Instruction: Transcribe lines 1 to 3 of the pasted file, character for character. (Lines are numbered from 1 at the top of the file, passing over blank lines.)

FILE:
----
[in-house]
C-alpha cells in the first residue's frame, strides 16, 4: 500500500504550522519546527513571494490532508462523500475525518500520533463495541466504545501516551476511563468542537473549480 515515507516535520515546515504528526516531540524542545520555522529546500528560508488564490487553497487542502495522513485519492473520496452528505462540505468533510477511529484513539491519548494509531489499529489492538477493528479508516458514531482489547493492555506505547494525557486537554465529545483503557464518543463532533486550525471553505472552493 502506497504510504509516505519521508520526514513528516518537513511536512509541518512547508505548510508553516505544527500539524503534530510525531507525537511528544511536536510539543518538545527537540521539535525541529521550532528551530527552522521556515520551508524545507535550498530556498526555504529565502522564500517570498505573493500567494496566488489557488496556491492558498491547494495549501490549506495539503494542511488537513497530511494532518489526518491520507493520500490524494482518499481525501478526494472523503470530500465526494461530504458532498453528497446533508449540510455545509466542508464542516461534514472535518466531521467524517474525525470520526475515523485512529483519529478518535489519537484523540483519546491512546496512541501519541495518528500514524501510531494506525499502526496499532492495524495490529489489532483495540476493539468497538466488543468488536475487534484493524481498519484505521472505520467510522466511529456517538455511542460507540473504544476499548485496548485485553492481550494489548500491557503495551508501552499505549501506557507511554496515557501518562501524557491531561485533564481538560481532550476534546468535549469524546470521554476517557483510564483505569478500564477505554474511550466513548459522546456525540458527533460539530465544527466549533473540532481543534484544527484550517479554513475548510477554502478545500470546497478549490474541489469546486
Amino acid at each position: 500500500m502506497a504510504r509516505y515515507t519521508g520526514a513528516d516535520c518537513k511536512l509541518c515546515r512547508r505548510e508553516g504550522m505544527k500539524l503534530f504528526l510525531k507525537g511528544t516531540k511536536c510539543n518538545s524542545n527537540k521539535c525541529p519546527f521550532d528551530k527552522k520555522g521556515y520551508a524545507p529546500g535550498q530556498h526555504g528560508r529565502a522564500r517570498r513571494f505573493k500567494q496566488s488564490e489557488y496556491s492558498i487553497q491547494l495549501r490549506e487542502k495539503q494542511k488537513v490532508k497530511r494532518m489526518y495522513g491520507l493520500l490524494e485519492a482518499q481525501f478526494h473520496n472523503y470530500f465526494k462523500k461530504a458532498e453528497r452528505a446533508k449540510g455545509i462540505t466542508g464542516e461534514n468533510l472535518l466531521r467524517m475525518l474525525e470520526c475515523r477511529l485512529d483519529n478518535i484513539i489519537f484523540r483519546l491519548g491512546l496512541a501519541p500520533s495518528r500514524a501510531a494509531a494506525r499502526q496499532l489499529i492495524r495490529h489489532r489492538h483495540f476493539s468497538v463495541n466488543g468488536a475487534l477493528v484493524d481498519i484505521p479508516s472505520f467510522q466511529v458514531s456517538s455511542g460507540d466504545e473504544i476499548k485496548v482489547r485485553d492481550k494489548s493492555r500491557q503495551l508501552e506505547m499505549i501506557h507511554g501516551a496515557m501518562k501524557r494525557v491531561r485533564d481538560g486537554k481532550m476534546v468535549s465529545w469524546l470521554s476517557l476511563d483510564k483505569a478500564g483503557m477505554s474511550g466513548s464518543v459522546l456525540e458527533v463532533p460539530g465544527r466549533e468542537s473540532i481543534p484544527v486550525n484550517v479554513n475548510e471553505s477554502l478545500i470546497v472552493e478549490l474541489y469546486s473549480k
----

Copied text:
[in-house]
C-alpha cells in the first residue's frame, strides 16, 4: 500500500504550522519546527513571494490532508462523500475525518500520533463495541466504545501516551476511563468542537473549480 515515507516535520515546515504528526516531540524542545520555522529546500528560508488564490487553497487542502495522513485519492473520496452528505462540505468533510477511529484513539491519548494509531489499529489492538477493528479508516458514531482489547493492555506505547494525557486537554465529545483503557464518543463532533486550525471553505472552493 502506497504510504509516505519521508520526514513528516518537513511536512509541518512547508505548510508553516505544527500539524503534530510525531507525537511528544511536536510539543518538545527537540521539535525541529521550532528551530527552522521556515520551508524545507535550498530556498526555504529565502522564500517570498505573493500567494496566488489557488496556491492558498491547494495549501490549506495539503494542511488537513497530511494532518489526518491520507493520500490524494482518499481525501478526494472523503470530500465526494461530504458532498453528497446533508449540510455545509466542508464542516461534514472535518466531521467524517474525525470520526475515523485512529483519529478518535489519537484523540483519546491512546496512541501519541495518528500514524501510531494506525499502526496499532492495524495490529489489532483495540476493539468497538466488543468488536475487534484493524481498519484505521472505520467510522466511529456517538455511542460507540473504544476499548485496548485485553492481550494489548500491557503495551508501552499505549501506557507511554496515557501518562501524557491531561485533564481538560481532550476534546468535549469524546470521554476517557483510564483505569478500564477505554474511550466513548459522546456525540458527533460539530465544527466549533473540532481543534484544527484550517479554513475548510477554502478545500470546497478549490474541489469546486
Amino acid at each position: 500500500m502506497a504510504r509516505y515515507t519521508g520526514a513528516d516535520c518537513k511536512l509541518c515546515r512547508r505548510e508553516g504550522m505544527k500539524l503534530f504528526l510525531k507525537g511528544t516531540k511536536c510539543n518538545s524542545n527537540k521539535c525541529p519546527f521550532d528551530k527552522k520555522g521556515y520551508a524545507p529546500g535550498q530556498h526555504g528560508r529565502a522564500r517570498r513571494f505573493k500567494q496566488s488564490e489557488y496556491s492558498i487553497q491547494l495549501r490549506e487542502k495539503q494542511k488537513v490532508k497530511r494532518m489526518y495522513g491520507l493520500l490524494e485519492a482518499q481525501f478526494h473520496n472523503y470530500f465526494k462523500k461530504a458532498e453528497r452528505a446533508k449540510g455545509i462540505t466542508g464542516e461534514n468533510l472535518l466531521r467524517m475525518l474525525e470520526c475515523r477511529l485512529d483519529n478518535i484513539i489519537f484523540r483519546l491519548g491512546l496512541a501519541p500520533s495518528r500514524a501510531a494509531a494506525r499502526q496499532l489499529i492495524r495490529h489489532r489492538h483495540f476493539s468497538v463495541n466488543g468488536a475487534l477493528v484493524d481498519i484505521p479508516s472505520f467510522q466511529v458514531s456517538s455511542g460507540d466504545e473504544i476499548k485496548v482489547r485485553d492481550k494489548s493492555r500491557q503495551l508501552e506505547m499505549i501506557h507511554g501516551a496515557m501518562k501524557r494525557v491531561r485533564d481538560g486537554k481532550m476534546v468535549s465529545w469524546l470521554s476517557l476511563d483510564k483505569a478500564g483503557m477505554s474511550g466513548s464518543v459522546l456525540e458527533v463532533p460539530g465544527r466549533e468542537s473540532i481543534p484544527v486550525n484550517v479554513n475548510e471553505s477554502l478545500i470546497v472552493e478549490l474541489y469546486s473549480k